The Pattenville Picnic Area in Littleton, NH is a secluded spot with picnic tables, fireplaces, and grills that has beautiful sunset views overlooking Vermont. There are several campgrounds within 20 miles of the lake, including Crazy Horse Family Campground, Twin Mountain Campground, Ammonoosuc Campground, and Along the River Campground & Cabins. Moore Dam also has a mountain bike trail suitable for biking or walking.

This barely scratches the surface of the things you can do at Moore Reservoir, and the memories you can make there. Enjoy your adventure!

Where Is Moore Reservoir Located On A Map?

Moore Reservoir is an impoundment on the Connecticut River located in the cities of Littleton and Dalton in New Hampshire and Waterford and Concord in Vermont. It is situated 30 miles northwest of the White Mountains.

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One of New Hampshire's nicknames is the White Mountain State.
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About the Author

I'm a freelance writer, world traveler, and lifelong animal lover. Currently, I'm an "Emotional Support Human" to 4 dogs, 1 cat, and 2 guinea pigs. My favorite wild animal is the quokka, the most selfie-friendly animal in the world!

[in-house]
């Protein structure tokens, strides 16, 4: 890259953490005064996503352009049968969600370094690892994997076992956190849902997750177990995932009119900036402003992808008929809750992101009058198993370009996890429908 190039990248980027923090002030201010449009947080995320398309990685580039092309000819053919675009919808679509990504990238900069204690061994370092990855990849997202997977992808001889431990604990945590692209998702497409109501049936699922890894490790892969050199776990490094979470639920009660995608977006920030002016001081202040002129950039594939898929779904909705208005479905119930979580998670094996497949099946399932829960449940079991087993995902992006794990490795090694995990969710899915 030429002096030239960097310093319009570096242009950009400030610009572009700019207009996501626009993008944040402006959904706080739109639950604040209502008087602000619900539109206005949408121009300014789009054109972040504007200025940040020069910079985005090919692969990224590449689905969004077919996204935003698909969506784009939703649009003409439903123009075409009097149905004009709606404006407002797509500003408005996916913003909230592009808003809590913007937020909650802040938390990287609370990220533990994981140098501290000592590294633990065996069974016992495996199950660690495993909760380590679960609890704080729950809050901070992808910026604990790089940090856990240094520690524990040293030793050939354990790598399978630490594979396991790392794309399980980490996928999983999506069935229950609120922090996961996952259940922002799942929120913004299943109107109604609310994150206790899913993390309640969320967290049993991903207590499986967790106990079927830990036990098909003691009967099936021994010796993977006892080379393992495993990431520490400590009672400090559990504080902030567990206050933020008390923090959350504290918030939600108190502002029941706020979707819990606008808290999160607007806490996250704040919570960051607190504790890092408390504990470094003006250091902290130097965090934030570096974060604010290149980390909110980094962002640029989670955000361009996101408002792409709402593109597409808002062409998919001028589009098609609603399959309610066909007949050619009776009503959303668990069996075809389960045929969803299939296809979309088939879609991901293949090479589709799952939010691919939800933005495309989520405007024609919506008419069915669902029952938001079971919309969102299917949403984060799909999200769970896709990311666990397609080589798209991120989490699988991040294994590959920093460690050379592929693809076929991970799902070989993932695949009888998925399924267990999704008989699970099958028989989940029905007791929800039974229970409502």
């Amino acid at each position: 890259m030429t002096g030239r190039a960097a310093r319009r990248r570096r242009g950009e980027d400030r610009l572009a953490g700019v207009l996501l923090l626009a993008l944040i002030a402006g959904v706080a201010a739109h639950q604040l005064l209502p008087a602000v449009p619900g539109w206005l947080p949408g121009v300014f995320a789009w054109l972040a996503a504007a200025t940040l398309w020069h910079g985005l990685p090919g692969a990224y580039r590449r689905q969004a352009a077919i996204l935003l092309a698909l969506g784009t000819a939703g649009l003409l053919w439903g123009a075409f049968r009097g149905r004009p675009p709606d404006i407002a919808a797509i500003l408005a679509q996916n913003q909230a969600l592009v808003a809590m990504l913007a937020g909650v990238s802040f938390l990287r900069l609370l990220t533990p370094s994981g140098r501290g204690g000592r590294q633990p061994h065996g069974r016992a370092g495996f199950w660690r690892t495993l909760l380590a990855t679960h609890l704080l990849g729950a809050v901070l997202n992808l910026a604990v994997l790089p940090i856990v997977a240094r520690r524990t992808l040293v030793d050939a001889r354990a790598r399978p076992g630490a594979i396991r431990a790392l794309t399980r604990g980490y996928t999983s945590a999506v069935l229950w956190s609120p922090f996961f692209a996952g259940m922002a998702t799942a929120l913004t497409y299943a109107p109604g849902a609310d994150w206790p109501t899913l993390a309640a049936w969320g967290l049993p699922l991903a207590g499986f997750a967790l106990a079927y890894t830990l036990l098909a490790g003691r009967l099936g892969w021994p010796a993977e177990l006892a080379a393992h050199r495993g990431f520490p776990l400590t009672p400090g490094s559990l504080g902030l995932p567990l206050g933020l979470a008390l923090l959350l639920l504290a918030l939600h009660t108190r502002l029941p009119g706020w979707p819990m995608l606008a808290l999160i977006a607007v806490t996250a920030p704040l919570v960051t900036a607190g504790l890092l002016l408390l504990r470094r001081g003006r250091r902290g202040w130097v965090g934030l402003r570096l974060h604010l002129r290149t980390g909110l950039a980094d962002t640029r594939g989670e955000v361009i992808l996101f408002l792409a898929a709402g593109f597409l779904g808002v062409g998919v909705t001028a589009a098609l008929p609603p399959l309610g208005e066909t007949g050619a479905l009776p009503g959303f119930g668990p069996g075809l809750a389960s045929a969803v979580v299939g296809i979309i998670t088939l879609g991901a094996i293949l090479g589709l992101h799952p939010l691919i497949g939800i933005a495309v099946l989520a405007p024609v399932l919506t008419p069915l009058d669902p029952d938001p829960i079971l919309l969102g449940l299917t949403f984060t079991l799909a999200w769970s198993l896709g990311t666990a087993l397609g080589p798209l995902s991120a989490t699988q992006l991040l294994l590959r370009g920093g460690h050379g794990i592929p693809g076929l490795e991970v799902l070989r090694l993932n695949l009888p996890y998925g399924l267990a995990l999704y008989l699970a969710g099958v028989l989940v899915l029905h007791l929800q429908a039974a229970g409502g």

FAQs (Frequently Asked Questions) 

What is the largest man-made lake in New Hampshire?

The largest artificial lake in New Hampshire is Moore Reservoir on the Connecticut River, which forms the state border with Vermont. It covers 3,181 acres and is 120 feet deep at its maximum depth.

What can you do at Moore Reservoir?

Fishing is good at Moore Reservoir. The lake is stocked with salmon, several types of trout and bass, chain pickerel, bullpout, perch, sunfish, and northern pike. Boating is popular and it is possible to rent boats, jet skis, and other equipment for watersports. Swimming, picnicking, hiking, camping, and mountain biking are also popular.

Is there a lot of development around Moore Reservoir?

No. The land around the lake is mainly owned by TransCanada, but the company permits public access. There are few private homes or businesses on the lake itself, but you can find amenities in communities a short drive away.